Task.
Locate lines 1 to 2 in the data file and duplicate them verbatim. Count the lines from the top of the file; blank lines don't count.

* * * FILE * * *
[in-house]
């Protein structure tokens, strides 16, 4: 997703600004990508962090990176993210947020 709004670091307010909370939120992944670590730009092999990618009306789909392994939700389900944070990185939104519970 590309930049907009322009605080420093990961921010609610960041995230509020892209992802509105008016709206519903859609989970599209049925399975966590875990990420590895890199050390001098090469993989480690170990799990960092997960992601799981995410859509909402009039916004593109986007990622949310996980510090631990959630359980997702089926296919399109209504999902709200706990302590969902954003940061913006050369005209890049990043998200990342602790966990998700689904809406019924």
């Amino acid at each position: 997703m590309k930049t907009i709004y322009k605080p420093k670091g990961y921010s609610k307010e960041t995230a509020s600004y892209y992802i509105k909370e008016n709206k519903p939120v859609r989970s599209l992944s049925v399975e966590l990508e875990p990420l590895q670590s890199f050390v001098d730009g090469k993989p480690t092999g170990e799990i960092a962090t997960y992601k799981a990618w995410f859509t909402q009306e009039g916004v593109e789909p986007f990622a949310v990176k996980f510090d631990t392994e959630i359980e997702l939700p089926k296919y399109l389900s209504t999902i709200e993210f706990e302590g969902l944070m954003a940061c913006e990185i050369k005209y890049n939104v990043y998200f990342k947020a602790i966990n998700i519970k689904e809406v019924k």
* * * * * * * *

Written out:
[in-house]
């Protein structure tokens, strides 16, 4: 997703600004990508962090990176993210947020 709004670091307010909370939120992944670590730009092999990618009306789909392994939700389900944070990185939104519970 590309930049907009322009605080420093990961921010609610960041995230509020892209992802509105008016709206519903859609989970599209049925399975966590875990990420590895890199050390001098090469993989480690170990799990960092997960992601799981995410859509909402009039916004593109986007990622949310996980510090631990959630359980997702089926296919399109209504999902709200706990302590969902954003940061913006050369005209890049990043998200990342602790966990998700689904809406019924």